May 4, 2018 Belgrade

Serbian Capital Still in Dark About New Mayor

Despite its romp home in the recent local elections in Belgrade, Serbia’s ruling party is finding it difficult to select the right person to run the capital.

Experts and media have been mulling over the candidacies of Irena Vujovic, president of the Belgrade municipality of Savski Venac, Milan Radojicic, head of the University Children’s Clinic, and Goran Vesic, the City Manager. Photo: Beta

Milan Radonjic

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Almost two months after the local elections in Belgrade on March 4, residents of the Serbian capital still do not know who their new mayor for the next four years will be.

Although Serbia’s ruling Progressive Party scored a clear victory in the local elections, and has an overwhelming majority in the city assembly to appoint new mayor, the party leader, President Aleksandar Vucic, has yet to name the person who – after the President and Prime Minister – will hold the third most prominent position in the country.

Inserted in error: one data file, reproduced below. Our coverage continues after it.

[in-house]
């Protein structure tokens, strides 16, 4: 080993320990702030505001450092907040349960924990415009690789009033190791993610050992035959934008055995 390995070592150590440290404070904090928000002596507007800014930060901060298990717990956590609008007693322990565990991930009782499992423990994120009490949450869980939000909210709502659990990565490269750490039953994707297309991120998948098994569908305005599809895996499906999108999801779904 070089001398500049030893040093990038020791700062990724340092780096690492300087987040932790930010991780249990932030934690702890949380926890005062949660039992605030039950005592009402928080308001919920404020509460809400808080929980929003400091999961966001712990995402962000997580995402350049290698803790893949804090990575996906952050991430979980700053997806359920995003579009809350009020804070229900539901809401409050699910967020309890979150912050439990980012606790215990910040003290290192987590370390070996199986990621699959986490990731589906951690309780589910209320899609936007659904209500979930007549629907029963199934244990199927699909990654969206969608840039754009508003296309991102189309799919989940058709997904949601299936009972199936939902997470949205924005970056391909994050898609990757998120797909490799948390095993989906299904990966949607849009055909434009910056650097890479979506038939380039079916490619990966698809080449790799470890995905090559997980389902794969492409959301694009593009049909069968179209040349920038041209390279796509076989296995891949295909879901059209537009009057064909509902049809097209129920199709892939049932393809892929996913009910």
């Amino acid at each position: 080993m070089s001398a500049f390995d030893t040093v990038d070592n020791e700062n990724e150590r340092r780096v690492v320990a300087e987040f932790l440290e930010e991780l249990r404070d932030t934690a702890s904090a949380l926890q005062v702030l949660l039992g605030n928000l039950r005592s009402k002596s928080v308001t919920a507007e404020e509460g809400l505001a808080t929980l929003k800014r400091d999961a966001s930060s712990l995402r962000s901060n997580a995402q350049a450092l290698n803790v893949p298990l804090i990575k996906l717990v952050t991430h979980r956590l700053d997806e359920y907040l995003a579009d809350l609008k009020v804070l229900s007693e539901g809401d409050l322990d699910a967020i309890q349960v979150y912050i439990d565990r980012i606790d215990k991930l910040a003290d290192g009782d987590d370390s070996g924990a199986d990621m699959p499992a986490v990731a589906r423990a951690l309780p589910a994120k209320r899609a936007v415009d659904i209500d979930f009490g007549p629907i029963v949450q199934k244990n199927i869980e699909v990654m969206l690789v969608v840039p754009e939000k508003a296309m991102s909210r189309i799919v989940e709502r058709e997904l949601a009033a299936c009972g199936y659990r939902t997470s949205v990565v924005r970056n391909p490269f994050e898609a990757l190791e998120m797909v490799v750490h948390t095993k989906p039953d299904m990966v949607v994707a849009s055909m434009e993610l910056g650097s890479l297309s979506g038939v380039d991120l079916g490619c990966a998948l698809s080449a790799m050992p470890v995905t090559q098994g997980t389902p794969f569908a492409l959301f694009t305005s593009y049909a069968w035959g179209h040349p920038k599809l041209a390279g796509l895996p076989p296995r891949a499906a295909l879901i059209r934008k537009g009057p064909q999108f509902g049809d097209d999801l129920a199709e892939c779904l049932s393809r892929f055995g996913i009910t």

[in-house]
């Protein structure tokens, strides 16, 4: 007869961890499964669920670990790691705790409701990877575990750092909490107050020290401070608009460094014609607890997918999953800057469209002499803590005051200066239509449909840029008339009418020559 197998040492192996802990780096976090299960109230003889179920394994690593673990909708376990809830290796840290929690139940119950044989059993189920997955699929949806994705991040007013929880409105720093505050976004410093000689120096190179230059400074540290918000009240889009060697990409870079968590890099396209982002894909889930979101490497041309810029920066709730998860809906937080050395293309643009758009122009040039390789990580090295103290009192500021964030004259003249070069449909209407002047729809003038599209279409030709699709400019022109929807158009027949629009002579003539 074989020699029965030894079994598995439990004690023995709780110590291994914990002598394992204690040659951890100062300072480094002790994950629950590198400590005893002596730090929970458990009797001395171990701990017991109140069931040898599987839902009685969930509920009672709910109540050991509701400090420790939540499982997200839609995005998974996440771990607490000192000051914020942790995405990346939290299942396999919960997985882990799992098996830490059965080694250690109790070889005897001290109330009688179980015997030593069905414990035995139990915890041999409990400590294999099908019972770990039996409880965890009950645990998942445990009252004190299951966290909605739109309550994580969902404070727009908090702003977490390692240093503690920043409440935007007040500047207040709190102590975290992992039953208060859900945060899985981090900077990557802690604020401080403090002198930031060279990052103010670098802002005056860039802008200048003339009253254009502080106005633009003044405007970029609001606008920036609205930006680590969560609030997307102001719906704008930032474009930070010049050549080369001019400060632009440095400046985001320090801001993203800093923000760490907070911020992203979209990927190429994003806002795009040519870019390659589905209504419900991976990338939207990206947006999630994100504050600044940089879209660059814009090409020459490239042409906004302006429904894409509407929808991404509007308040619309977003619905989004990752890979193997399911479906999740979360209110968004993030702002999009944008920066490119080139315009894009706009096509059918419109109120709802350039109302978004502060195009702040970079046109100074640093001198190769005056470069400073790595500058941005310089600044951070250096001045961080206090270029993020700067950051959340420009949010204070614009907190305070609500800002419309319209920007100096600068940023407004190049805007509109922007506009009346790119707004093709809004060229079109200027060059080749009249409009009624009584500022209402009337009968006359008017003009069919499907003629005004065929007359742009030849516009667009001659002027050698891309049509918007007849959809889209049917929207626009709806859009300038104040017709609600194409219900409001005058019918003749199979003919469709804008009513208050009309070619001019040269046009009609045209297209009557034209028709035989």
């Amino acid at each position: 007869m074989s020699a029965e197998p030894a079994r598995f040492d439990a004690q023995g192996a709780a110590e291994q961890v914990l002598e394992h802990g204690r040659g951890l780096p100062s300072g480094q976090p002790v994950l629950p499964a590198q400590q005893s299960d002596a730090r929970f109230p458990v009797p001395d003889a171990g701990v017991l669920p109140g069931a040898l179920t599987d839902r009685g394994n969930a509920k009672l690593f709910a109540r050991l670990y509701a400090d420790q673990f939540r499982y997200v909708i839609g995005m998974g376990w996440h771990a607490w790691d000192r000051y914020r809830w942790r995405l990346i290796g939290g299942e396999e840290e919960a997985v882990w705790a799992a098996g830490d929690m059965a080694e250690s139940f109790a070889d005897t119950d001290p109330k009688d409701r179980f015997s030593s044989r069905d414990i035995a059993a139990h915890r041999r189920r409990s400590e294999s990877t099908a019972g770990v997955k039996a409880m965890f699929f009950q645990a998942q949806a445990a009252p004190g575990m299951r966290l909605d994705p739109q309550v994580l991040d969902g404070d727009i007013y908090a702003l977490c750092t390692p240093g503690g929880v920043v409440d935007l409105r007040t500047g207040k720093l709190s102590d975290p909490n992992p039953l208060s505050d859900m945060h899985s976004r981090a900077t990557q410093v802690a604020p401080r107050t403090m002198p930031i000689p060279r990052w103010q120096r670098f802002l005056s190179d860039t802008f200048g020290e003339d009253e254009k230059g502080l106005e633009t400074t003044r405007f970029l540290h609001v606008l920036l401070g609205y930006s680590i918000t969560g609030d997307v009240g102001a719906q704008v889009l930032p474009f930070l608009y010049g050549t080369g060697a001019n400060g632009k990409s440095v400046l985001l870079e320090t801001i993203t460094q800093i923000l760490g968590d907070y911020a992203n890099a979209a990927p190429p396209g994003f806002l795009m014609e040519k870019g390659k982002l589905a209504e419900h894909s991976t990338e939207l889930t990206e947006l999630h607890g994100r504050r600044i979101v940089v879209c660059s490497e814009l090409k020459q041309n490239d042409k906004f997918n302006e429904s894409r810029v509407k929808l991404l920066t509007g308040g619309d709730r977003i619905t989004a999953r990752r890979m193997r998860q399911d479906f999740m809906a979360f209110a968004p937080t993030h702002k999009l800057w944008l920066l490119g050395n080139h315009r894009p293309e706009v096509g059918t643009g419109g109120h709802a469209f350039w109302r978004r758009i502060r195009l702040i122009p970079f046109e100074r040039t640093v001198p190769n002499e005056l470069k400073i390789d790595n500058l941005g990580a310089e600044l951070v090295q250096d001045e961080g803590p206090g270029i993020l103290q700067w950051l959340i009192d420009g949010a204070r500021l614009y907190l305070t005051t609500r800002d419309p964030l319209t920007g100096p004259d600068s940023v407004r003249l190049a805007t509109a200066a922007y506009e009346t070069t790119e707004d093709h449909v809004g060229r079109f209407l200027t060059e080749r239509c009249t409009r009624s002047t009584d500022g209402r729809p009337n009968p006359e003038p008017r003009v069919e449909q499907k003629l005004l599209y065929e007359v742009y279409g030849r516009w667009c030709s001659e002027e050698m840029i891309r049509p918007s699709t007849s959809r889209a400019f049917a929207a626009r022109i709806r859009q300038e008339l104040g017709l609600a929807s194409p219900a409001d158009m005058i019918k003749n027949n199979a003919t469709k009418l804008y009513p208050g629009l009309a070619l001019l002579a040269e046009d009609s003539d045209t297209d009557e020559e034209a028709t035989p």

The mayor of Belgrade used to be elected directly, until December 2007, some five months before the local elections in May 2008, when Serbia’s parliament changed the election law to provide that, from then on, mayors would be elected by their local assemblies.

That change was strongly opposed by then opposition leader, two times failed candidate for the Mayor of Belgrade, and today’s President of Serbia – Vucic.

However, it is not the altered election law that is keeping residents of Belgrade in the dark about their new mayor.

Most experts say the final decision depends mostly on the will of Vucic, but also on the results of a previously announced government reshuffle.

The constitutive session of the Belgrade city assembly, scheduled for May 9, will elect a new president and secretary of the assembly. This will mark the start of the 30-day legal deadline for the election of a new mayor and city council.

Different political issues delay selection

Bojan Klacar, director of the Centre for Free Elections and Democracy (CESiD), believes prolonging the election of a new mayor fits the wider political strategy of the Progressive Party.

“They have opened the process of selecting the candidate for the mayor in the context of the future government’s reshuffle,” Klacar told BIRN.

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